How To Run With Yourself
Conventional wisdom has one job, and it does that one job pretty well. Its role is to tell you what others thought, not what others did. It usually believes in caution, and tends to tread where most men do. What it fails to account for is the fact that the person in this situation is ‘you’. Your perspective of life, your motivation, your attitude, all of which conventional wisdom will conveniently ignore.
Whenever you think of running as a sport, up comes a picture of a fit-looking man or woman, having an athletic build and wearing perfect running gear. And you can’t forget the bulging calf muscles. One look at the mirror brings you back to reality, and a certain truth dawns upon you — if you’re going to run, you’re going to have to do it with yourself. The negatives are numerous, obvious and hard-hitting — your body is ill-prepared for the task, you have no love for exercise, your legs are more accustomed to reaching out from the edge of the sofa to the centre table than to crossing finish lines and the last time your endurance was truly tested was when you binge-watched the last season of GoT.
The positives are more difficult to spot, and even harder to believe in. Which is where we come to this guy’s story.
2 weeks to go: He Who Wants To Run
He is not unfit, but does by no stretch of imagination look like an athlete. He has no real reason to run, except that it will challenge his body, and he wants to see if he can do it. Seeing that the date for the run is approaching fast, he realizes that he needs to start practising again, running for at least 30 mins a day, and that he needs to curtail his intake of junk food and alcohol. But owing to the common talents of procrastination and self-justification he carries on with the occasional indulgence with friends, the late waking hour, irregular eating and a regular diet of motivational videos on YouTube.
2 days to go: Looking for Conventional Wisdom
Typing in the Search bar — “How to run a marathon with no training?”
The search results are all portents of difficult times that lie ahead for anyone who is foolhardy enough to attempt such a task. Every article is a warning; even the ones titled “Preparing to run a marathon with no training” are just trying to lure you in. He stares at the laptop in disappointment and prepares to tell his sponsor (his girl-friend, she who registered his name for the event) that he won’t be running the half-marathon after all. And his reasons are Search Result No’s 1, 2,4,7,8 and so on.
Less than 2 days to go: She Who is Not Running
His sponsor has refused to give in to his quitter’s attitude. She knows squat about running, but she wants him to make an attempt, even if it is a failed attempt.
“You can run at least 7km. Take a lift after 7km if you feel tired. Or they’ll put you in a car if they see you sprawled on the pavement”
So it shall be, he agrees.
1 day to go: Preparation
All the useful links from the Google Search said “Drink lots of water”. So the day is spent between the water fountain and the washroom. He drinks a lot of water and spends 5 minutes of every hour emptying his bladder.
1 night to go: Plans
The next day begins at 3:30 AM with runners expected to reach the starting line at 4:30 AM. This seems so daunting that he promptly gets into bed at 9pm only to twiddle his thumbs idly before falling asleep at his usual time past midnight.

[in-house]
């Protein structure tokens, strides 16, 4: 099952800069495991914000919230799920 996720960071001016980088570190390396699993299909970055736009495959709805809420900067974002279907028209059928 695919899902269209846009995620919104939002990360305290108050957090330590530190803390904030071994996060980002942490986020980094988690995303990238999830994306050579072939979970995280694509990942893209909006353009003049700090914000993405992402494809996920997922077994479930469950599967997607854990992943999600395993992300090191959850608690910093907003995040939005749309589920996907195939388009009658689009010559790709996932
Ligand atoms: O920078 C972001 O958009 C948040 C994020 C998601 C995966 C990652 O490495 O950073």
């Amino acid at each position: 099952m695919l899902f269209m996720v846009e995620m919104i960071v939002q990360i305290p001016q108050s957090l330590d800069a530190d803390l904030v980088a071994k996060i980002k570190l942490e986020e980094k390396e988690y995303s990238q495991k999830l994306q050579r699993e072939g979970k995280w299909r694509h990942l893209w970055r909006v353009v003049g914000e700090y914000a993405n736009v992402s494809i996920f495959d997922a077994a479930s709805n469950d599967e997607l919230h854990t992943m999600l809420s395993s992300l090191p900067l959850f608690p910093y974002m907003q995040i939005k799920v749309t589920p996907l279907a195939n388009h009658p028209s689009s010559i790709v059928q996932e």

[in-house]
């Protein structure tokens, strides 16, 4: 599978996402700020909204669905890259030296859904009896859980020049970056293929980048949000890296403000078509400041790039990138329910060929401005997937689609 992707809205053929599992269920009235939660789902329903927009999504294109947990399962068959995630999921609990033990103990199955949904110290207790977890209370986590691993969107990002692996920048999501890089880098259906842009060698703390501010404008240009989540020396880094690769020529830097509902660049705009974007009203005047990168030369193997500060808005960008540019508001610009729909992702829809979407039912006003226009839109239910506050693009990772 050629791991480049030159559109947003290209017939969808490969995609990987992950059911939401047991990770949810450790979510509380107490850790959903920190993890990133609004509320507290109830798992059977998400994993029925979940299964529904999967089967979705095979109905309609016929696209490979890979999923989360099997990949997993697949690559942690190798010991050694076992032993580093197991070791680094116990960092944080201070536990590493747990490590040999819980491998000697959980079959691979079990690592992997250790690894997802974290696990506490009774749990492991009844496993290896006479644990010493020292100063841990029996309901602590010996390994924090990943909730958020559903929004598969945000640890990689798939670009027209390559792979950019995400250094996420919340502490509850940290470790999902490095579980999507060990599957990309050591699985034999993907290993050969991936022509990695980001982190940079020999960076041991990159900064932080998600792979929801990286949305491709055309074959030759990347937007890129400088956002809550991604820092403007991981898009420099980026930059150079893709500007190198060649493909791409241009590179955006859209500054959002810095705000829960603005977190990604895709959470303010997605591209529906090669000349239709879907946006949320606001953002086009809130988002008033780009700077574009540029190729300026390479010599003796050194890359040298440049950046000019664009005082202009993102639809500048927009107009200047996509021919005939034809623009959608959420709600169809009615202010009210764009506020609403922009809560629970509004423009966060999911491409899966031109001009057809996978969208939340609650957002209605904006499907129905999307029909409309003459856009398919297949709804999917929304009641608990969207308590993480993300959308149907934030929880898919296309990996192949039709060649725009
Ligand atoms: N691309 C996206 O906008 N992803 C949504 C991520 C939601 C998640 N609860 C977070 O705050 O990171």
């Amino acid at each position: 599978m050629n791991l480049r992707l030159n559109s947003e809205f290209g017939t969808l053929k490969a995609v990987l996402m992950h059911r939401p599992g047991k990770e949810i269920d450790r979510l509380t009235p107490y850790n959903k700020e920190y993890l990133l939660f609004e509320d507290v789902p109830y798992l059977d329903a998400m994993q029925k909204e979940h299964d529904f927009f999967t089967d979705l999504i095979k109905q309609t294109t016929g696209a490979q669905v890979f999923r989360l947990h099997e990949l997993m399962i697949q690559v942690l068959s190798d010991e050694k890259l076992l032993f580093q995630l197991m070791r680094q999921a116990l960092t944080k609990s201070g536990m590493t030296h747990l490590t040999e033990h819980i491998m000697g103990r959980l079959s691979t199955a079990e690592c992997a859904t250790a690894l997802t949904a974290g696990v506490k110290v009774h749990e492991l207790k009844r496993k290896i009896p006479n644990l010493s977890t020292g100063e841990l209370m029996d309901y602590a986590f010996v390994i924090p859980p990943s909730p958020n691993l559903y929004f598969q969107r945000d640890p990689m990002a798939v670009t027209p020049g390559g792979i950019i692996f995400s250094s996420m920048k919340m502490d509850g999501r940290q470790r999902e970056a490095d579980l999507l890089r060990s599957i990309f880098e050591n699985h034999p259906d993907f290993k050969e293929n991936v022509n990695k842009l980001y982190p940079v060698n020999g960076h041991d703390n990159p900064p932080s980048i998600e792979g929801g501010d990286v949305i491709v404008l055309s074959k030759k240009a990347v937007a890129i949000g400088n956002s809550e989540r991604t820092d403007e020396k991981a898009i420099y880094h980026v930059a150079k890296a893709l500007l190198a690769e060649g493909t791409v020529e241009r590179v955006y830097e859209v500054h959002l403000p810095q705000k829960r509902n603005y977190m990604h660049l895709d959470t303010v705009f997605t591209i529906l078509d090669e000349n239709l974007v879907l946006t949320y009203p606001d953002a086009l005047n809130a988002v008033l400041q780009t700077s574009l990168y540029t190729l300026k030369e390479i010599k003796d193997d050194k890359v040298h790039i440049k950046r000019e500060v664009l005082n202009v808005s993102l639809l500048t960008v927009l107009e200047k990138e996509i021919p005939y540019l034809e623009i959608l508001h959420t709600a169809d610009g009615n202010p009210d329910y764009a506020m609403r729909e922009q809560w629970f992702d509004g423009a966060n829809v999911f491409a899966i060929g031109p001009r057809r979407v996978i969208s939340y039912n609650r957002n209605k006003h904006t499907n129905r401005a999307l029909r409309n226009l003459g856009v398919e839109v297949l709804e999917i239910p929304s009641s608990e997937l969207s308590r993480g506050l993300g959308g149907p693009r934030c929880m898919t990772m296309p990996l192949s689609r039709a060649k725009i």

2 hours to go: Intent
It is before dawn. With his sponsor still curled up in bed, and while struggling to get out of bed himself, he begins to enjoy the total solitude afforded to him by the hour of his waking and the purpose of the morning.
20 minutes to go: United by Purpose
Everyone is busy indulging in their own warm-up routine. He sidles up to one very nice-looking girl and joins a group in an industrious warm-up. Very soon, it is going to be runtime and the unruly mass of runners gathering at the start line prompts him to look around expectantly for an arriving local train.
20 minutes gone: Strength in Numbers
First pee-break has been taken. He’s looked comfortable so far, but he’s getting to the point where he’s losing steam. But he can already see that he’s not the worst of the lot. In fact, he’s easily mediocre. He gets some energy from that thought. More energy comes from the increasing adrenaline inspired by his being part of the collective, by the idea of all these people waking up thinking that they can run this imposing distance before the organizers pack up that ribbon on the finish line.
100 minutes gone: Strength Within
Picking up some more slices of the orange on offer, he is stumbling through, having set aside thoughts of not completing the race. At worst, he will walk the rest of the way now. But this is the moment when he thinks of all the underdog stories he has read, of stories where the spirit triumphs over all else, of great personalities who never let up in their pursuit of their goal, and of what his sponsor would say when he’d complete the race against all expectations. Surprisingly, he finds that the songs playing inside his head are songs of God, the traditional way of gaining strength when all seems lost. It’s working.
150 minutes gone: Dragging Feet
Almost done, but still running. Very slowly and without gaining much ground. Cheered on by the gathered spectators, he carries on knowing that there isn’t long left now.
Finish Line: Run Like Hell
That finish line is just something that must be run past, no matter how tired you are. So he goes all out, the last 1km is a blur. He made it.
Post-Half Marathon: Wisdom
There are undiscovered qualities in each one of us. There will be challenges that push us into finding these. All that is asked of us is to give it a shot.
Because ultimately, you only have yourself to run with.